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What's being done after these attacks in King's Lynn

police officer

Published by Chris Craddock
12:25pm 11th January 2019. (Updated at 3:17pm 11th January 2019)

What's being done after these King's Lynn attacks went viral on Facebook.

Norfolk Police have said more high visibility patrols will be sent out to the town centre and the bus station.

It comes after several assaults in King's Lynn were filmed and put on social media.

 

A 16-year-old boy has been charged in connection to one the incident and has been bailed with a curfew as well as being banned from the town centre.

Those videos have been viewed tens of thousands of times and it's left a lot of people worried about safe in these areas.

KLFM spoke to Chief Inspector Amie Abbs about what is being done in King's Lynn.

king's lynn town centre near agros and wilko
where one of the attacks was filmed in the town centre

 

She told us:

"We will always seek to take action when material of this sort is brought to our attention.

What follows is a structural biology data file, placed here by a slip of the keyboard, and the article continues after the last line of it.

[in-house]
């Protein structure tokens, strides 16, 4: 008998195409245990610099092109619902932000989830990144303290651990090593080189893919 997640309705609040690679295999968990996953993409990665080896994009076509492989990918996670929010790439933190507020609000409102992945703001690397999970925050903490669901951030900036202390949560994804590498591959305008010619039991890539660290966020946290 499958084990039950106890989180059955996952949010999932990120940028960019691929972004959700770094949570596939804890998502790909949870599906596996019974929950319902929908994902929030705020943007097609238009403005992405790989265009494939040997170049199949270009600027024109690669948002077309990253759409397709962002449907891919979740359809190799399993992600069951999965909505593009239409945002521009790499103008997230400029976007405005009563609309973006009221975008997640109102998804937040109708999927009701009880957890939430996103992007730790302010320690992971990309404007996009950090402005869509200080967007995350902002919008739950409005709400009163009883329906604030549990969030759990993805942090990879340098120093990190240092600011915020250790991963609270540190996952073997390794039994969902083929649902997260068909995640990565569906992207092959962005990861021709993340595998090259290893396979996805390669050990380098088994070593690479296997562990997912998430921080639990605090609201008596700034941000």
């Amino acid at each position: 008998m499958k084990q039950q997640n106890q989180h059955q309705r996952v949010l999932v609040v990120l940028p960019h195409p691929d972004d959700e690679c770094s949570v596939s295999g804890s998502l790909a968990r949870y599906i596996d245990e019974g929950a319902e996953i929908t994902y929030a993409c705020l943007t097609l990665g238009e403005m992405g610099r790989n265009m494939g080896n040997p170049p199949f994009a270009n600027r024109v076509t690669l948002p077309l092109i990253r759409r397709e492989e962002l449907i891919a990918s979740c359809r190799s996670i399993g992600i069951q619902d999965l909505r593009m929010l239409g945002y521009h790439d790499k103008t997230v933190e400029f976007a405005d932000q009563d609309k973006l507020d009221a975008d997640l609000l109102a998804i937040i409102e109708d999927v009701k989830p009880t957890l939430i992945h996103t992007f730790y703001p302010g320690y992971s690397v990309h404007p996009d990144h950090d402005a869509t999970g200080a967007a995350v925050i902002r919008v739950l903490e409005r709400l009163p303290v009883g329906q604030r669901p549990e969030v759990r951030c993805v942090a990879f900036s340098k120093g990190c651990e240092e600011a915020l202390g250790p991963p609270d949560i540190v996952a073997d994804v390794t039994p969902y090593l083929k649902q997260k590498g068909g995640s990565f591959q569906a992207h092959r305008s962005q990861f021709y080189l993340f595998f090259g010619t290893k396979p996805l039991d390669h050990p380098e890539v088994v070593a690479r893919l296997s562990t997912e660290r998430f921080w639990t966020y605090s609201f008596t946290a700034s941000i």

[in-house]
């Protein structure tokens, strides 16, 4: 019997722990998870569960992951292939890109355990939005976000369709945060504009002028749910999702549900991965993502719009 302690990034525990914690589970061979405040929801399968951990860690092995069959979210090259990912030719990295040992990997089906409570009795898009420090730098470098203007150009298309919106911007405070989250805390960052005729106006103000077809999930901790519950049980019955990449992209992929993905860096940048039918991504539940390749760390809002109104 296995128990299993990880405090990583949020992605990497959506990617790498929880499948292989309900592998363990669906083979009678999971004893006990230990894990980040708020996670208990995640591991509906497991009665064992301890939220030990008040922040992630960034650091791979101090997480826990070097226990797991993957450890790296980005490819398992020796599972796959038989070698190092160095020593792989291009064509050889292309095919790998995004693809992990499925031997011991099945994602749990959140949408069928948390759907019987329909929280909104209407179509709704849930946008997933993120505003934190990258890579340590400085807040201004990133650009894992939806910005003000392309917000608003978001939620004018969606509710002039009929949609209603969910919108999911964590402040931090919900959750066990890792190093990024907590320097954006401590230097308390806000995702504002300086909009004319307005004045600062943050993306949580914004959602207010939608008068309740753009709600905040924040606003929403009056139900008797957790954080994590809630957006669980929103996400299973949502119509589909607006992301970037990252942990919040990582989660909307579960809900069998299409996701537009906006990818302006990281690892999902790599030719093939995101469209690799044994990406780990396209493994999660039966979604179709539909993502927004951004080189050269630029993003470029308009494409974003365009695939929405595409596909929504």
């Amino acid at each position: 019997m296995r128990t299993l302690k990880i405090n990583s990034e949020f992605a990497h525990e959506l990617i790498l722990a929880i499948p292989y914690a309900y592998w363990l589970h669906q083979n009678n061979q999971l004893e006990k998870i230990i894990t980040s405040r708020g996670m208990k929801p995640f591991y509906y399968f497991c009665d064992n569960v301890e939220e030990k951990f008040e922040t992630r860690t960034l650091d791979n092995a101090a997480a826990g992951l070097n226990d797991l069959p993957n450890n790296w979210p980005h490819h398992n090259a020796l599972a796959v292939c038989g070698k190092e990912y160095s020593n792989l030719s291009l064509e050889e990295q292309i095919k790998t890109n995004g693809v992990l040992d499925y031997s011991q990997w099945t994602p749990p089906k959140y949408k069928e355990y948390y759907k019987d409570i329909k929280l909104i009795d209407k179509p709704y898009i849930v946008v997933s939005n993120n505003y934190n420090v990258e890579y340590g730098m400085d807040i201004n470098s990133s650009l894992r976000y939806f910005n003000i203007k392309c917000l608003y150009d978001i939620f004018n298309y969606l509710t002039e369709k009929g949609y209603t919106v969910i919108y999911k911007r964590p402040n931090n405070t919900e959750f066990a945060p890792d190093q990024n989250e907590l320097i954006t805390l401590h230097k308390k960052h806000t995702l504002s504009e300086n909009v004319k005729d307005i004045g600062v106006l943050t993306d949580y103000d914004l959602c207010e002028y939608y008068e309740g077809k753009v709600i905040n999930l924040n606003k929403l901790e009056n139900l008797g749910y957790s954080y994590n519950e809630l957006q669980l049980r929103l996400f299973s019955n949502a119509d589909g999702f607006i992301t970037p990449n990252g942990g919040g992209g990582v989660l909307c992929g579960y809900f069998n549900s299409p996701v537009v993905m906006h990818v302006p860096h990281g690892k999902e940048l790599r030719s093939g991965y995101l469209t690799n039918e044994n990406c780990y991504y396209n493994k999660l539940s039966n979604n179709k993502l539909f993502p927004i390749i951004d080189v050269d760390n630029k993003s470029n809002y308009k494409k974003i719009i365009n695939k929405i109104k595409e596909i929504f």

"It's a priority for us at the moment and we are working closely with our partners like the council to make use of CCTV in the area.

"It is a priority for our local policing teams to deal with the youths in the areas.

"So expect to see an increase in high visibility patrols of police officers on foot and on bike."

 

there have been several issues with young people in the town centre

 

The first attack is believed to happened between 11th and 25th December in New Conduit Street.

But it was not reported to Norfolk Police who only became aware of it on Monday (7th Jan).

Officers are still investigating the second assault which happened on Christmas Day in St Annes Street at around 6:30pm.

This wasn't reported either and police found out as it was shared the following day.

 

female norfolk police officer in king's lynn
there will be more high visibility patrols

 

Three teenagers - one aged 13 and two aged 16 - were arrested in connection to that and bailed until 24th January.

Norfolk Police have released this statement:

We would like to remind users that under the law – the Children’s and Young Persons Act 1933 – juveniles are given automatic anonymity.

This means anyone under the age of 18 cannot be publically identified, even if they have been charged with an offence.

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